Impact of the 2020 Wildfires on the Oregon Wine Industry

staff at a vineyard

By: Becky Garrison

Dr. Gregory V. Jones, the Evenstad Director of Wine Education and a professor and research climatologist at Linfield University, describes in a telephone interview the weather conditions leading up to and causing the current wildfires in Oregon and the western US.

  “This unprecedented and likely a once in generation event resulted from a very large high-pressure area stretching from the desert SW to Alaska that brought extreme heat and very dry conditions to the western US. The dome of high pressure pushed the jet stream into northern Canada and forced cold air southward into the Rockies and the central US. This outflow of air brought strong winds from the east toward the west coast. These winds moved over numerous mountainous areas, warming, drying, and increasing in wind speed. The result was a dramatic drop in dew points, lowering relative humidity (to 8-20%) to desert-like conditions even to the coast. This same event brought cold air to the Rockies with temperatures dropping 60 degrees or more in one day and significant snow to the mountains and the front range.”

  Prior to Labor Day, the few fires in Oregon were starting to be brought into control. However, Jones charts how with the onslaught of the strong down sloping winds and drying conditions, small fires had the potential to become large very quickly.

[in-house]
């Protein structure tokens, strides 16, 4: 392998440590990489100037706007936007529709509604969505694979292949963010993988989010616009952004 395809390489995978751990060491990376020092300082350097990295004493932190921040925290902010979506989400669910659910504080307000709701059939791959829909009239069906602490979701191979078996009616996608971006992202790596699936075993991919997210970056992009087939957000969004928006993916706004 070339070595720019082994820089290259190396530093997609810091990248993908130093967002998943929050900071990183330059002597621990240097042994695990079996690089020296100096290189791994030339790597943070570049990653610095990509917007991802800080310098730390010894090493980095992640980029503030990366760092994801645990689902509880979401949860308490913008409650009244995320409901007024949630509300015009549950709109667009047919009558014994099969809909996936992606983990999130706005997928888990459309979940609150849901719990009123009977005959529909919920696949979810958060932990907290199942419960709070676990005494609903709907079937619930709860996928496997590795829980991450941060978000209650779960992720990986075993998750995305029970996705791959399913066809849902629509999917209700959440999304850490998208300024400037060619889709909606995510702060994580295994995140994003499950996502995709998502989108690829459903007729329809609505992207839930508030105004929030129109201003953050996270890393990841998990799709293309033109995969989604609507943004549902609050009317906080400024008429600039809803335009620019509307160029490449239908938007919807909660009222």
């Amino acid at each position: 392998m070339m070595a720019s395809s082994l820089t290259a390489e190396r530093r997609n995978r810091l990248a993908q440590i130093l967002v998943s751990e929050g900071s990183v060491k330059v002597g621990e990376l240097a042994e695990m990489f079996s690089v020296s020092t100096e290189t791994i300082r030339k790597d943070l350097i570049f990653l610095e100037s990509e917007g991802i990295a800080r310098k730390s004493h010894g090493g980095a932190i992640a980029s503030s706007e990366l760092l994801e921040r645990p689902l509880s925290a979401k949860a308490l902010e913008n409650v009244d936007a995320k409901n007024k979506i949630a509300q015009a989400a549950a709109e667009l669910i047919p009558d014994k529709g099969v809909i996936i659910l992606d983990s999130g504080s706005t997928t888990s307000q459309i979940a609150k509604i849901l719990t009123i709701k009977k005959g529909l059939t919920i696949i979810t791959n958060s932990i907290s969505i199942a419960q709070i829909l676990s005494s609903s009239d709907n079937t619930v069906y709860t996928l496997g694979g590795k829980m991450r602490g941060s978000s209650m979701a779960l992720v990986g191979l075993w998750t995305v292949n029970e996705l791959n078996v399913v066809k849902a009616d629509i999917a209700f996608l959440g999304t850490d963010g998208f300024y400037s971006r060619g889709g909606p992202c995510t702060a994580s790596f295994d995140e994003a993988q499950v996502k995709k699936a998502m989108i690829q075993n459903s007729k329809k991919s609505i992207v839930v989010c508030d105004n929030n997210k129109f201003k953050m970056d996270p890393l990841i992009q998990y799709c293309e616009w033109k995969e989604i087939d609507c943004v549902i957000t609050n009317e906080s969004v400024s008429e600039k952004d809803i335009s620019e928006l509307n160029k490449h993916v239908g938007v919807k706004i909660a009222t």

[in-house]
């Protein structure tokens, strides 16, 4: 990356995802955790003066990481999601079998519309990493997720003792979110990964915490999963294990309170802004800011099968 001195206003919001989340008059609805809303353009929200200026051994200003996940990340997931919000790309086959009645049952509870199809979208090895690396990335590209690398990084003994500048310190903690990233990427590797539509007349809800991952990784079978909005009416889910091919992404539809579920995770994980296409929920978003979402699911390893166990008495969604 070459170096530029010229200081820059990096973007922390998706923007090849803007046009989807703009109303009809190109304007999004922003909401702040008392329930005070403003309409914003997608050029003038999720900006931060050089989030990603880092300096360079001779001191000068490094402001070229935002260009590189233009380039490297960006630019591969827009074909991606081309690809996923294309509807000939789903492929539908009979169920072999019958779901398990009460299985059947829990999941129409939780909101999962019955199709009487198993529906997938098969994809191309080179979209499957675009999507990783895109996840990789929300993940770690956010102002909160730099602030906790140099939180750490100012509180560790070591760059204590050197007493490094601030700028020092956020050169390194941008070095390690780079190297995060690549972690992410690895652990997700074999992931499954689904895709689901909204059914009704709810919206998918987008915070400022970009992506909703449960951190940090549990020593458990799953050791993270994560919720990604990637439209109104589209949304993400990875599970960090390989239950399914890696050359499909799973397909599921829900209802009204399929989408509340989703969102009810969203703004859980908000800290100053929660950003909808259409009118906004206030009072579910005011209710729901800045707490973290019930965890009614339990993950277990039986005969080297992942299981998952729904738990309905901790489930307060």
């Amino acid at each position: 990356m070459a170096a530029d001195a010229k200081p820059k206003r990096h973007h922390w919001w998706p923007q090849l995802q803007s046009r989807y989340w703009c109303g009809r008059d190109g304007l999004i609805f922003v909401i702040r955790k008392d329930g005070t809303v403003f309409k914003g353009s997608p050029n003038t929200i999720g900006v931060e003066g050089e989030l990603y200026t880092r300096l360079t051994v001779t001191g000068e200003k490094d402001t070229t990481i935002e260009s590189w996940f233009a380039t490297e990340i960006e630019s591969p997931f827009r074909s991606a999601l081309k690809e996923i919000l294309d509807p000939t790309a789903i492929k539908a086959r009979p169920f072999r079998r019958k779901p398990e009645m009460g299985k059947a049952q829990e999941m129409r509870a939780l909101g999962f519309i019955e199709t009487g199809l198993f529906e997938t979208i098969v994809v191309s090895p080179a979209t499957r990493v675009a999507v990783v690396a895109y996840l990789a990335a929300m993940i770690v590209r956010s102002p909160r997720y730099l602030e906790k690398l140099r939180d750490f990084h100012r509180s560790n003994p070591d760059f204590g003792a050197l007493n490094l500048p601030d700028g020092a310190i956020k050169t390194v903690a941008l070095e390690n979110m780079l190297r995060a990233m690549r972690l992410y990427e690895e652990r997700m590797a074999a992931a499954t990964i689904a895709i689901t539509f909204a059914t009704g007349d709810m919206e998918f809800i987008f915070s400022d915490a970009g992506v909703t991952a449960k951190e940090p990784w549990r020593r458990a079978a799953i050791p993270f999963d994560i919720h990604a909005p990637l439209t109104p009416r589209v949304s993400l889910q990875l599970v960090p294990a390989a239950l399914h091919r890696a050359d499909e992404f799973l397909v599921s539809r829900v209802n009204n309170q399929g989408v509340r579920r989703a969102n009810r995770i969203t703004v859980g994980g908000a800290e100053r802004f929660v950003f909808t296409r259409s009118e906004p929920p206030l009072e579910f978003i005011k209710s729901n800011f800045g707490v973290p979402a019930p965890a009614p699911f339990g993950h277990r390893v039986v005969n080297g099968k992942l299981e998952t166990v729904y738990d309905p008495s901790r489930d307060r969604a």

The result was catastrophic fire developments across the state with smoke covering much of the western part of Oregon and blanketing California. While most of the smoke in Oregon was at higher altitudes, over a few days the winds calmed, which helped the fire-fighting, but also allowed the smoke and ash to drop to lower altitudes in the Willamette Valley and elsewhere along the western valleys of Oregon and California and into Washington.

(As of this writing, the wildfires remain active with varying degrees of containment. An interactive map charting the wildfires is available here:

Impact of Wildfire Smoke on Wine

  In an email statement from Sally Murdoch, Communications Manager for the Oregon Wine Board (OWB), the OWB held an emergency session on September 21, 2020 where they approved tens of thousands of research dollars. These monies were in addition to what the Erath Family Foundation contributed for sampling and lab analytics at Oregon State University (OSU). This testing will start a file of data points on smoke in Oregon wine grapes and wines that will establish benchmarks from the vintage and the smoke effects on it. OSU will collect approximately 70 geographically-dispersed samples representing assorted varieties from vineyards across the state. After the grapes are tested, microfermentations from those samples will be analyzed to compile a total phenol profile for each wine sample. This is the first time fire or smoke drift pressure covered nearly every wine producing region in Oregon (effects were somewhat less problematic in the Gorge and The Rocks District).

  While much has been written in the media as simply fire + smoke + grapes = smoke tainted wine, Jones asserts, “A smoky wine is not a fire-smoky wine and not all smoke produces smoke impacted wines. What is clear is that the historical use of the term ‘smoky’ with wine has been tied to red wines that have spent some time aging in oak barrels which in turn imparts an aromatic characteristic of ‘smokiness’ to the wine,” he adds.